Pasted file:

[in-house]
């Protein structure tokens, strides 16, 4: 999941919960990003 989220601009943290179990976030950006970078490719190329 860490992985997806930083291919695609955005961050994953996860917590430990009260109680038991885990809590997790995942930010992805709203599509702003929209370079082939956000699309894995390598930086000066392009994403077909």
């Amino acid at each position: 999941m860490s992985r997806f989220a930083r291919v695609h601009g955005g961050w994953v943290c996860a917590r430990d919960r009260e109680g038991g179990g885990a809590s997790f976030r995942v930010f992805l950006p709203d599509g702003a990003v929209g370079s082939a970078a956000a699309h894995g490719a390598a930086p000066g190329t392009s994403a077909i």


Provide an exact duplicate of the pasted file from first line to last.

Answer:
[in-house]
């Protein structure tokens, strides 16, 4: 999941919960990003 989220601009943290179990976030950006970078490719190329 860490992985997806930083291919695609955005961050994953996860917590430990009260109680038991885990809590997790995942930010992805709203599509702003929209370079082939956000699309894995390598930086000066392009994403077909």
């Amino acid at each position: 999941m860490s992985r997806f989220a930083r291919v695609h601009g955005g961050w994953v943290c996860a917590r430990d919960r009260e109680g038991g179990g885990a809590s997790f976030r995942v930010f992805l950006p709203d599509g702003a990003v929209g370079s082939a970078a956000a699309h894995g490719a390598a930086p000066g190329t392009s994403a077909i």